There are dangers in riding in pick-up truck beds, and as fun as riding in the back of a truck with a bunch of buddies sounds, it’s dangerous.
Here are some of the dangers of riding in the bed of a pick-up truck:
No seat belts – There are no seat belts in a pick-up truck bed. In most states, it is illegal for passengers of a vehicle to ride without seat belts. There’s actually a law in some states that prohibit passengers under the age of 18 to ride in truck beds unrestrained. While persons 18 years and older are allowed to ride unrestrained in pick-up truck beds, the likelihood of a minor accident turning fatal for them is doubled.
High chance of being ejected – Without seat belts, minor bumps and other obstacles on the road may prove fatal. Riding in the bed of a pick-up truck raises the chance for passengers to be ejected, turning a minor collision into a fatal collision. In Florida alone, there have been a lot of cases of passenger deaths due to ejection from a pick-up truck, and the truck driver may be charged with vehicular homicide.
Designed for cargo, not passengers – The very existence of a pick-up truck bed is solely for carrying cargo, not passengers. Even cargo should be securely secured to the pick-up bed. Imagine what damage an unrestrained 2X4 piece of wood could do if it were to fly through the rear window in a crash.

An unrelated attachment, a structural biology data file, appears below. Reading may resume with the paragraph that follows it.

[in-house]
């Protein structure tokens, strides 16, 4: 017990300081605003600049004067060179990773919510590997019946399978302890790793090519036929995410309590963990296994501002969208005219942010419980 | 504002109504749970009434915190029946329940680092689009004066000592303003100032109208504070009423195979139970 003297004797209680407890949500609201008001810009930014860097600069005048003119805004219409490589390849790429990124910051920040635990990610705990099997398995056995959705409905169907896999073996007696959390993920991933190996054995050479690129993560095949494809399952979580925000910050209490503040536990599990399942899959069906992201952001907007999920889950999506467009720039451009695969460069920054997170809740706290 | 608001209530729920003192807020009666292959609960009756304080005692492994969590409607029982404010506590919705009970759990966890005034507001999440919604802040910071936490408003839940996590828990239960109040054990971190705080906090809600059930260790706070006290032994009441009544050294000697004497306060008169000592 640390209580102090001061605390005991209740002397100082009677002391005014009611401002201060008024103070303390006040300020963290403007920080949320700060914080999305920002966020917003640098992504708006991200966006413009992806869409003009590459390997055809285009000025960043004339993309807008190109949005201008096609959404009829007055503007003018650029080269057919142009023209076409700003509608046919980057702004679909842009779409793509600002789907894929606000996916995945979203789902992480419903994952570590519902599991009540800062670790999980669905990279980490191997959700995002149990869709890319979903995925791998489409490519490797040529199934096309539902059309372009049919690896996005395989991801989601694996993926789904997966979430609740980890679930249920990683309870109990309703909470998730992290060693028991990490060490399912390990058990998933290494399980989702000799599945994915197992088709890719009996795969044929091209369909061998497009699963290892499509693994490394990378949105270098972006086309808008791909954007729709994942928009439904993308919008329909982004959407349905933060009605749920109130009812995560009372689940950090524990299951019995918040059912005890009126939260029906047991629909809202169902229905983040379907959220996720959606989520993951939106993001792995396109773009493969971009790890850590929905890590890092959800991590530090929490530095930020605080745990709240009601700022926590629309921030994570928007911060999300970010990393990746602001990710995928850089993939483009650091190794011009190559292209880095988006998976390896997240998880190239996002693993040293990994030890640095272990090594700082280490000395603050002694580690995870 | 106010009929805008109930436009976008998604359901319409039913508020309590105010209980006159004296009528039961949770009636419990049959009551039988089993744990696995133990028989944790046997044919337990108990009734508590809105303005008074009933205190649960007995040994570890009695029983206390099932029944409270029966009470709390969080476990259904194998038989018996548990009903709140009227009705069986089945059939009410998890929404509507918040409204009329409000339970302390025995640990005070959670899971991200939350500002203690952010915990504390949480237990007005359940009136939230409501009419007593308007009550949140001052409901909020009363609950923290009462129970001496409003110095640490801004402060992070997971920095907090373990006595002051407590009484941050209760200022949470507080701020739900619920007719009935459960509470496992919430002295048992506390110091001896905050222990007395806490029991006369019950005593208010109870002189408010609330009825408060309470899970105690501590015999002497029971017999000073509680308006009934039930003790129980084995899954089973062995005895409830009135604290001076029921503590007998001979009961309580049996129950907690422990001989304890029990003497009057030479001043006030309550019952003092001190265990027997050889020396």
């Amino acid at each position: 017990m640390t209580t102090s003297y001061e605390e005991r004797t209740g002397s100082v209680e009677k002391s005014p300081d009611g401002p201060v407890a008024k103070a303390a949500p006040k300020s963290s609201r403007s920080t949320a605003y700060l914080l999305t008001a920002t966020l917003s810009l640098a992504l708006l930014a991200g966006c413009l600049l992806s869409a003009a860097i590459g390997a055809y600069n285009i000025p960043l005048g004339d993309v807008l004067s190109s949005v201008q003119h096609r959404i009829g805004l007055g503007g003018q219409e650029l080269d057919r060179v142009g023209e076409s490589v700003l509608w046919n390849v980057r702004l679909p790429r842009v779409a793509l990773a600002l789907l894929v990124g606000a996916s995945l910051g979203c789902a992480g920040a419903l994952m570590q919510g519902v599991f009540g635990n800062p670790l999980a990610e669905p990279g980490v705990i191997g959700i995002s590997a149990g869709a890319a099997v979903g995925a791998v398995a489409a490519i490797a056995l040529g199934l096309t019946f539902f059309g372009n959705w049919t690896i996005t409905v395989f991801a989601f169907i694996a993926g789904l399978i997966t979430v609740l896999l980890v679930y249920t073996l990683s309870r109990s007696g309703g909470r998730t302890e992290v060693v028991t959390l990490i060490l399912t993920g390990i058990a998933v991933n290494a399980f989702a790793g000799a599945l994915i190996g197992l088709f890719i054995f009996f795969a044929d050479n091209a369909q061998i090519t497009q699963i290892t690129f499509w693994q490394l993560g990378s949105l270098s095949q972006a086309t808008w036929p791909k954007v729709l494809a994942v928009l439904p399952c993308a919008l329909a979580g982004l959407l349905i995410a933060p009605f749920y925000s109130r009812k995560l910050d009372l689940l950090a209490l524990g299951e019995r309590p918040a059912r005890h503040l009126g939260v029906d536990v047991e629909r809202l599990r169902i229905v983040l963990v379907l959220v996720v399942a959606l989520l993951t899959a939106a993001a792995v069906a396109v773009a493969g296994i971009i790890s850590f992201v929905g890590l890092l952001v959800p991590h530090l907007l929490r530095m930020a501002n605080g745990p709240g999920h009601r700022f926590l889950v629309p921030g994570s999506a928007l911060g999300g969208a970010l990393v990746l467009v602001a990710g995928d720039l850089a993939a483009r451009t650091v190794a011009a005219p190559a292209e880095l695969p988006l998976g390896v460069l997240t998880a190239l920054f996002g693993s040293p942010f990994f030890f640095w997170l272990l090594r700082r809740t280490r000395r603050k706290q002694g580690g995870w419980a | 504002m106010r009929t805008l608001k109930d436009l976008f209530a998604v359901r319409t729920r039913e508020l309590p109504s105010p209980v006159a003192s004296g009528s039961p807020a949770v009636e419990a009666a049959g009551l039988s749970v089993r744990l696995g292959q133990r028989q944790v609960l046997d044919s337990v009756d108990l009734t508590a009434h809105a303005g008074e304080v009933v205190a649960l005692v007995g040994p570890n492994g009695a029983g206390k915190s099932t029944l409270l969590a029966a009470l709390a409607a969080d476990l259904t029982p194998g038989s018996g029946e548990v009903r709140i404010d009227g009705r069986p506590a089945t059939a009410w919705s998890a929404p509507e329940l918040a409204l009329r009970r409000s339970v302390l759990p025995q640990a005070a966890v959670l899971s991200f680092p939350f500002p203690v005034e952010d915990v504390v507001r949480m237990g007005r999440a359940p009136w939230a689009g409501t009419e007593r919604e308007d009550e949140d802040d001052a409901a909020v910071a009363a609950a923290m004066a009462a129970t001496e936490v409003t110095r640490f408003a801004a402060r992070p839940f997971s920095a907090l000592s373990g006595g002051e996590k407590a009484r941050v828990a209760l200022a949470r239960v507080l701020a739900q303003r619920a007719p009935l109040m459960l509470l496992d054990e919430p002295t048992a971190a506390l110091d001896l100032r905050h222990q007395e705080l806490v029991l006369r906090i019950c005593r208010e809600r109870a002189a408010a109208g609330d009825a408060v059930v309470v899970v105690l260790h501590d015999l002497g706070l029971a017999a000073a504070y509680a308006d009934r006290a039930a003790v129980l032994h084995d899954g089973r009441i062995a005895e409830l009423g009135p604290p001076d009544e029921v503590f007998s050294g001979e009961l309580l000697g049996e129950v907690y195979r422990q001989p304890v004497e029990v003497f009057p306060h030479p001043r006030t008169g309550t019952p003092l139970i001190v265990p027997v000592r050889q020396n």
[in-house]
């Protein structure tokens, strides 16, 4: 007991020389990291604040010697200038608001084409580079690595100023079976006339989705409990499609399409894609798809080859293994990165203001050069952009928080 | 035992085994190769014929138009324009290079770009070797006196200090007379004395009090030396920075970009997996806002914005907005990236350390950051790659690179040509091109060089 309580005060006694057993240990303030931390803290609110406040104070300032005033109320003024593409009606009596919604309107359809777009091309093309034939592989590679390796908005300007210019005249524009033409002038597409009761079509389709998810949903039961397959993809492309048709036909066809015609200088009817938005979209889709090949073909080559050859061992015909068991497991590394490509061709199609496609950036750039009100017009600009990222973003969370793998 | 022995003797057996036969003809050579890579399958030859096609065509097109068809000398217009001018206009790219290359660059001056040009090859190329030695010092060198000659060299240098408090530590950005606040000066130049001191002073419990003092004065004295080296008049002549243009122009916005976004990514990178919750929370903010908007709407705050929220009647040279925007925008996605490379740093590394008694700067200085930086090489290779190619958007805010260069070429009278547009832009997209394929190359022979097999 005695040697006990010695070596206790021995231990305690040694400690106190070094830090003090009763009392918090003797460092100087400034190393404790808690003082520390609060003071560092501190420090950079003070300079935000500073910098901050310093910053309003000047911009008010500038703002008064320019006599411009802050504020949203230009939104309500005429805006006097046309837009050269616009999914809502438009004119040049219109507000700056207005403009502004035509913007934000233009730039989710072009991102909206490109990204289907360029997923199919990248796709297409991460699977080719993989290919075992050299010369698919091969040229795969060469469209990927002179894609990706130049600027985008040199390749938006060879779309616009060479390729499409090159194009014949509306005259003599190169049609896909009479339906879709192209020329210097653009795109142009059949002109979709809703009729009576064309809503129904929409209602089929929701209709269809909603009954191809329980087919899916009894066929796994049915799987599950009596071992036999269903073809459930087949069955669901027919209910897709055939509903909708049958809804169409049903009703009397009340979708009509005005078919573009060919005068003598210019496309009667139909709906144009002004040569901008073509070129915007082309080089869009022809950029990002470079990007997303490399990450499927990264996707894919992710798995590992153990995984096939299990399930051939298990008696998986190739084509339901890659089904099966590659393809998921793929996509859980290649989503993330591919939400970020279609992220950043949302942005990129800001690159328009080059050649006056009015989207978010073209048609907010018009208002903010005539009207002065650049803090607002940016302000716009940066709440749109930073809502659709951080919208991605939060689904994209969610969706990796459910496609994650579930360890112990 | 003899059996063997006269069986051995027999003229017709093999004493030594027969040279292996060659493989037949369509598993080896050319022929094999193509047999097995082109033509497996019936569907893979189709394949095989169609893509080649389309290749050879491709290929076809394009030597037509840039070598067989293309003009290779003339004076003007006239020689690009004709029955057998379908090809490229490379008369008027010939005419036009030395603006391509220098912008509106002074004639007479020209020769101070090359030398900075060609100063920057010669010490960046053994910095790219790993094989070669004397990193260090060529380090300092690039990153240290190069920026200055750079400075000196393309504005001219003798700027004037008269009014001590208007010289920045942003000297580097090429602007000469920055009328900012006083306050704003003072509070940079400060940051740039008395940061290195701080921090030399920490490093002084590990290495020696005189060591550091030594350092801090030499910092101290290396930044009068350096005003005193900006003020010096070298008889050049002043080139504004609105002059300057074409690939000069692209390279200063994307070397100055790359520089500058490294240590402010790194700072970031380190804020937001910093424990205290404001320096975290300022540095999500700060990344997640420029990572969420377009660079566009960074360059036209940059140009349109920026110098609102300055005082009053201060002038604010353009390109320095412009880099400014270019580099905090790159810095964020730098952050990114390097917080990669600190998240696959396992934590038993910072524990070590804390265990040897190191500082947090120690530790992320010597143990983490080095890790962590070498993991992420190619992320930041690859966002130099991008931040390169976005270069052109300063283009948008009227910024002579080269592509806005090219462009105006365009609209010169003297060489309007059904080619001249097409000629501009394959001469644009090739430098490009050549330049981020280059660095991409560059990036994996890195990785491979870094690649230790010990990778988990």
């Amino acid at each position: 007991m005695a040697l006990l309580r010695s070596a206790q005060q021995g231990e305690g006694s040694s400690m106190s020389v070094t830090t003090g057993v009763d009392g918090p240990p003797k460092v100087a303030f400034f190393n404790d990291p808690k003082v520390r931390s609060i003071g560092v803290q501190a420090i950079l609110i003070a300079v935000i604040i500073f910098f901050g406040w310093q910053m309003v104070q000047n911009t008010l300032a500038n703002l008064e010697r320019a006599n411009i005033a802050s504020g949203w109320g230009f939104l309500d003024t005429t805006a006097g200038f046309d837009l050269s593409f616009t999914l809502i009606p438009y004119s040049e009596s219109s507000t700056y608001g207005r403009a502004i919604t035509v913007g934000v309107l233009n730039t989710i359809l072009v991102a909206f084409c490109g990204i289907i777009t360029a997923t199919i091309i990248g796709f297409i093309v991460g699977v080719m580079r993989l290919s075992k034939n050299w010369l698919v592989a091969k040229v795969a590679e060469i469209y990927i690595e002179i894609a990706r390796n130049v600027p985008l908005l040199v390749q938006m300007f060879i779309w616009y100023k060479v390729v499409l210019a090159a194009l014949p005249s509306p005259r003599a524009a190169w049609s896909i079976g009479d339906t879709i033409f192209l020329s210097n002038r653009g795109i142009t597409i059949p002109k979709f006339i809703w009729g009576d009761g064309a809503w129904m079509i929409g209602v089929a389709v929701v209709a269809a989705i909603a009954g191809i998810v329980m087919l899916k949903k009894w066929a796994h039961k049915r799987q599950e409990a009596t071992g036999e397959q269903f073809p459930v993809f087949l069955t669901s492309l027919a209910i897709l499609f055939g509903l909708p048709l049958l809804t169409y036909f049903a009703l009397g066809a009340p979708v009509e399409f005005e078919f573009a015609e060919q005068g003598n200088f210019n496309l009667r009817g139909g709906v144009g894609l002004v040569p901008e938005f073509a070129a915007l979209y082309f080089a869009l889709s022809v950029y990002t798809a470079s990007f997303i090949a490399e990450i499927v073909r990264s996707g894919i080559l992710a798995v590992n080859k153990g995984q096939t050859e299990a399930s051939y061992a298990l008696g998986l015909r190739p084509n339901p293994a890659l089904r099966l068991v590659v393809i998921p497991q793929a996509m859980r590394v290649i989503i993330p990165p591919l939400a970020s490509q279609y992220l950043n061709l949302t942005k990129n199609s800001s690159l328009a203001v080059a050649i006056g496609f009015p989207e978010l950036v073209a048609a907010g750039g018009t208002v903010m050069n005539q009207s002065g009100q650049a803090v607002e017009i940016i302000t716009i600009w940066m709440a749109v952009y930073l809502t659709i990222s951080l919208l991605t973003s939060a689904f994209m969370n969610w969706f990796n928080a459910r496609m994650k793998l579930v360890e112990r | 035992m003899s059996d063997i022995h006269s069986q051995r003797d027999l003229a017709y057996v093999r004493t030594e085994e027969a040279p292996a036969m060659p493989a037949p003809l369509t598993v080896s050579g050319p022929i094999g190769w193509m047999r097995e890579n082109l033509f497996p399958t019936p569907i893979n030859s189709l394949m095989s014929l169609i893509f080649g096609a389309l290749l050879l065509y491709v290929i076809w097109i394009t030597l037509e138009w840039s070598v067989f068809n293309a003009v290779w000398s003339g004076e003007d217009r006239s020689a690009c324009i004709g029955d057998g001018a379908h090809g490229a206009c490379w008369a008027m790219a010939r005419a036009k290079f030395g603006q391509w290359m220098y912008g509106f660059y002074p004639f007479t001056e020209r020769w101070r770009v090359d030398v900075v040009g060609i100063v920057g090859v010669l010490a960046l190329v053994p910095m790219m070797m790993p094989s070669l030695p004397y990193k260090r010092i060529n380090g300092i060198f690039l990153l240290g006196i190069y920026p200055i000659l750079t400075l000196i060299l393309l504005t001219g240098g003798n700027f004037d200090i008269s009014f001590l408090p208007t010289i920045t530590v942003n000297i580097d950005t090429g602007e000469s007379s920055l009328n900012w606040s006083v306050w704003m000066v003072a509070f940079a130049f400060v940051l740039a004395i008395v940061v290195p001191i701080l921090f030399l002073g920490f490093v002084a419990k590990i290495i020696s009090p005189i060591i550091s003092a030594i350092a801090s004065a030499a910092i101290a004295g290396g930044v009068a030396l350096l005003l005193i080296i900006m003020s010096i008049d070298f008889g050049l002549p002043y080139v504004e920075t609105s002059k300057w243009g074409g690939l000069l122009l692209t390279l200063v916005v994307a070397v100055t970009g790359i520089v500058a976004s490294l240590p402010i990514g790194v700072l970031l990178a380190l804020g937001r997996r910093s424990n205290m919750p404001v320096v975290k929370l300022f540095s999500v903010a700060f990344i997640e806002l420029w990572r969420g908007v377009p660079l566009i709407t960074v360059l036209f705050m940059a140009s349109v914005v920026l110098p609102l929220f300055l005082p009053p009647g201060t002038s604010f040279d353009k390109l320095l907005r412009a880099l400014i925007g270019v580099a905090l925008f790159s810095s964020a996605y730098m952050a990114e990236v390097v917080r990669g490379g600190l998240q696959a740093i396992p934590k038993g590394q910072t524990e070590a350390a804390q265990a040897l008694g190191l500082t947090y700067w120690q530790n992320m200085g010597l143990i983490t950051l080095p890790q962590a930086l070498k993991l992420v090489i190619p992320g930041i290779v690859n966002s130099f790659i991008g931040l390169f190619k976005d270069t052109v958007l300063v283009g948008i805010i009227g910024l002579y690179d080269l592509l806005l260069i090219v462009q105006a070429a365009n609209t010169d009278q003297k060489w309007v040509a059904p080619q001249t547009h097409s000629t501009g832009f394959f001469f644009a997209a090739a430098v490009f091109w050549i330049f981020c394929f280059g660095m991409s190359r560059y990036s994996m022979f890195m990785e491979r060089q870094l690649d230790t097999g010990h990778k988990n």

Any vehicle should be driven and used only for its intended purpose. The bed of a pick-up truck is NOT for transporting passengers. Pick-up truck operators should always observe safety when it comes to driving and interacting with other motorists.
A 24-year-old man was charged Monday with two counts of vehicular homicide in an April 12 crash on North Dale Mabry Highway that killed two men, troopers said. Baker was driving a 2008 Ford pickup north in Carrollwood, on Dale Mabry Highway south of Stall Road, with two passengers in the bed when he lost control, Gaskins said.
The Ford swerved to the left, hit the grass median and overturned into the southbound lanes, Gaskins said. Neco Jones, 18 and Benjamin Fowler, 20, who were riding in the back of the truck, were ejected. Jones was hit by a second vehicle as he lay in the road and died at the scene, Gaskins said. Fowler was taken to St. Joseph’s Hospital, where he died, Gaskins said.
The National Safety Commission works to increase awareness of important safety issues, particularly those that deal with highway and traffic safety information. Remember that we are here to help. If you or someone you know is injured in an automobile accident, please call us.